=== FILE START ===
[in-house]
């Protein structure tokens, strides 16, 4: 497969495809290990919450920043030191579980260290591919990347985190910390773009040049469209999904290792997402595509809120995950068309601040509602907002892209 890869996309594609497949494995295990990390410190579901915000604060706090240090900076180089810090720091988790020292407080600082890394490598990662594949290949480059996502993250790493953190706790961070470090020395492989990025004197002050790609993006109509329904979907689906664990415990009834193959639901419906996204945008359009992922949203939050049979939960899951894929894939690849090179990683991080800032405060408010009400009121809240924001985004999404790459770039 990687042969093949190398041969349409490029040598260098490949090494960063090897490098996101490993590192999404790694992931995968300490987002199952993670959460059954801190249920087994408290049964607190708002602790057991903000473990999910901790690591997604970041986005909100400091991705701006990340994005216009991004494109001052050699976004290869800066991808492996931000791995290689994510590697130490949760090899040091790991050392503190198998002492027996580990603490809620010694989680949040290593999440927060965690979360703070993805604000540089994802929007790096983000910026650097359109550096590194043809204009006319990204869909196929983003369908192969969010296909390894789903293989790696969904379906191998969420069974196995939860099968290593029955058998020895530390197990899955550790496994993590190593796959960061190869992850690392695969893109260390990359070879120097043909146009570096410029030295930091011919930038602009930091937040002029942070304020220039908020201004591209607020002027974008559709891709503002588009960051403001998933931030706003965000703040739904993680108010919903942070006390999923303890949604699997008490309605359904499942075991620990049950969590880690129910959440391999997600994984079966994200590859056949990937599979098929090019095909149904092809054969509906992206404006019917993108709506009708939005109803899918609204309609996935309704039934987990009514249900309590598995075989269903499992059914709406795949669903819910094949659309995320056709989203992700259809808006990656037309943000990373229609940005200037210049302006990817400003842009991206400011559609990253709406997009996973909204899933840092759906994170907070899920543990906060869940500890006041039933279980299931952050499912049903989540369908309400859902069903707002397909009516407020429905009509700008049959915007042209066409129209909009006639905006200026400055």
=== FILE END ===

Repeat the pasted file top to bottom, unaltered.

[in-house]
């Protein structure tokens, strides 16, 4: 497969495809290990919450920043030191579980260290591919990347985190910390773009040049469209999904290792997402595509809120995950068309601040509602907002892209 890869996309594609497949494995295990990390410190579901915000604060706090240090900076180089810090720091988790020292407080600082890394490598990662594949290949480059996502993250790493953190706790961070470090020395492989990025004197002050790609993006109509329904979907689906664990415990009834193959639901419906996204945008359009992922949203939050049979939960899951894929894939690849090179990683991080800032405060408010009400009121809240924001985004999404790459770039 990687042969093949190398041969349409490029040598260098490949090494960063090897490098996101490993590192999404790694992931995968300490987002199952993670959460059954801190249920087994408290049964607190708002602790057991903000473990999910901790690591997604970041986005909100400091991705701006990340994005216009991004494109001052050699976004290869800066991808492996931000791995290689994510590697130490949760090899040091790991050392503190198998002492027996580990603490809620010694989680949040290593999440927060965690979360703070993805604000540089994802929007790096983000910026650097359109550096590194043809204009006319990204869909196929983003369908192969969010296909390894789903293989790696969904379906191998969420069974196995939860099968290593029955058998020895530390197990899955550790496994993590190593796959960061190869992850690392695969893109260390990359070879120097043909146009570096410029030295930091011919930038602009930091937040002029942070304020220039908020201004591209607020002027974008559709891709503002588009960051403001998933931030706003965000703040739904993680108010919903942070006390999923303890949604699997008490309605359904499942075991620990049950969590880690129910959440391999997600994984079966994200590859056949990937599979098929090019095909149904092809054969509906992206404006019917993108709506009708939005109803899918609204309609996935309704039934987990009514249900309590598995075989269903499992059914709406795949669903819910094949659309995320056709989203992700259809808006990656037309943000990373229609940005200037210049302006990817400003842009991206400011559609990253709406997009996973909204899933840092759906994170907070899920543990906060869940500890006041039933279980299931952050499912049903989540369908309400859902069903707002397909009516407020429905009509700008049959915007042209066409129209909009006639905006200026400055």